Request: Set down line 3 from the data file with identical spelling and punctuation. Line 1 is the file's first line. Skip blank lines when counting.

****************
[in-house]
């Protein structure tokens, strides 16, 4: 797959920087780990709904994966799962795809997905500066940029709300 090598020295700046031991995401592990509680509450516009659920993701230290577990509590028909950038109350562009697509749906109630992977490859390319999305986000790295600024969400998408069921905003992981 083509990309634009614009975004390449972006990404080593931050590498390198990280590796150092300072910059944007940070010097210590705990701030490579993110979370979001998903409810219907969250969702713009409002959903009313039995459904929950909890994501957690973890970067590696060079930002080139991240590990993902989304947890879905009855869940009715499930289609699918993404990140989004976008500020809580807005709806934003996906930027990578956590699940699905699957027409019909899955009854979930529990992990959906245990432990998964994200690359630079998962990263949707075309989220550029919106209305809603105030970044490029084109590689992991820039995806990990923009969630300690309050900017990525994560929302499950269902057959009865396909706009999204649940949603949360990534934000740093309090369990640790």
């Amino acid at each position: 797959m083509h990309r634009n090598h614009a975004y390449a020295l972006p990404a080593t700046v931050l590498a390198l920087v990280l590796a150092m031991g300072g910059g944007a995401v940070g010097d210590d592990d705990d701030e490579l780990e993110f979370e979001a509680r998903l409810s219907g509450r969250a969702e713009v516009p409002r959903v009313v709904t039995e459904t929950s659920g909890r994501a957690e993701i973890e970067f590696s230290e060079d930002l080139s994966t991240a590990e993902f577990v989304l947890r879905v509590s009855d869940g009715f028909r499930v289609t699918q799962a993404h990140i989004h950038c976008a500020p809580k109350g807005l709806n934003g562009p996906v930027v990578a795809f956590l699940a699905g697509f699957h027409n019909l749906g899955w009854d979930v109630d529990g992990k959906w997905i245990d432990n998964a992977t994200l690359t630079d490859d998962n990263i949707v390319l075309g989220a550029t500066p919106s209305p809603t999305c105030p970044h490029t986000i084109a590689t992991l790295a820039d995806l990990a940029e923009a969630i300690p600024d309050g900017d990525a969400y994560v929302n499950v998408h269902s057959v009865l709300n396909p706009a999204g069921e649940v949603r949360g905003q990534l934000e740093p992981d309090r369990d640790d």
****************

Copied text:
């Amino acid at each position: 797959m083509h990309r634009n090598h614009a975004y390449a020295l972006p990404a080593t700046v931050l590498a390198l920087v990280l590796a150092m031991g300072g910059g944007a995401v940070g010097d210590d592990d705990d701030e490579l780990e993110f979370e979001a509680r998903l409810s219907g509450r969250a969702e713009v516009p409002r959903v009313v709904t039995e459904t929950s659920g909890r994501a957690e993701i973890e970067f590696s230290e060079d930002l080139s994966t991240a590990e993902f577990v989304l947890r879905v509590s009855d869940g009715f028909r499930v289609t699918q799962a993404h990140i989004h950038c976008a500020p809580k109350g807005l709806n934003g562009p996906v930027v990578a795809f956590l699940a699905g697509f699957h027409n019909l749906g899955w009854d979930v109630d529990g992990k959906w997905i245990d432990n998964a992977t994200l690359t630079d490859d998962n990263i949707v390319l075309g989220a550029t500066p919106s209305p809603t999305c105030p970044h490029t986000i084109a590689t992991l790295a820039d995806l990990a940029e923009a969630i300690p600024d309050g900017d990525a969400y994560v929302n499950v998408h269902s057959v009865l709300n396909p706009a999204g069921e649940v949603r949360g905003q990534l934000e740093p992981d309090r369990d640790d």